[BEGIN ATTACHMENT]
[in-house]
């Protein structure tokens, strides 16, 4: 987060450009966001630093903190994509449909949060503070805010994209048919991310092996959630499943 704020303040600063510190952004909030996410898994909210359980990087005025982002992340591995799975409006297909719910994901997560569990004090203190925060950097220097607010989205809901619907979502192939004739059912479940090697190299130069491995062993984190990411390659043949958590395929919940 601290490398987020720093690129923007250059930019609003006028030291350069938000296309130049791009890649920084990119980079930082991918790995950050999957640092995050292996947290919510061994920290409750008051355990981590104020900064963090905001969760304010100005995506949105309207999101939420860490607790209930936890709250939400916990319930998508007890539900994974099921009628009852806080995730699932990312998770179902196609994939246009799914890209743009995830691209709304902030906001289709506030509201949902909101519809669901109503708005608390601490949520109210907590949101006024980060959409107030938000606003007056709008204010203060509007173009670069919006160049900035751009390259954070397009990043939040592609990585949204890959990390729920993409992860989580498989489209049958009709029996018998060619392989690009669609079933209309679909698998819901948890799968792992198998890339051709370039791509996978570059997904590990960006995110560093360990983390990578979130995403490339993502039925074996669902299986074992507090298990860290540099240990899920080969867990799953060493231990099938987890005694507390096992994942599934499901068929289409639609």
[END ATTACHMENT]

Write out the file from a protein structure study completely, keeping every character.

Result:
[in-house]
């Protein structure tokens, strides 16, 4: 987060450009966001630093903190994509449909949060503070805010994209048919991310092996959630499943 704020303040600063510190952004909030996410898994909210359980990087005025982002992340591995799975409006297909719910994901997560569990004090203190925060950097220097607010989205809901619907979502192939004739059912479940090697190299130069491995062993984190990411390659043949958590395929919940 601290490398987020720093690129923007250059930019609003006028030291350069938000296309130049791009890649920084990119980079930082991918790995950050999957640092995050292996947290919510061994920290409750008051355990981590104020900064963090905001969760304010100005995506949105309207999101939420860490607790209930936890709250939400916990319930998508007890539900994974099921009628009852806080995730699932990312998770179902196609994939246009799914890209743009995830691209709304902030906001289709506030509201949902909101519809669901109503708005608390601490949520109210907590949101006024980060959409107030938000606003007056709008204010203060509007173009670069919006160049900035751009390259954070397009990043939040592609990585949204890959990390729920993409992860989580498989489209049958009709029996018998060619392989690009669609079933209309679909698998819901948890799968792992198998890339051709370039791509996978570059997904590990960006995110560093360990983390990578979130995403490339993502039925074996669902299986074992507090298990860290540099240990899920080969867990799953060493231990099938987890005694507390096992994942599934499901068929289409639609």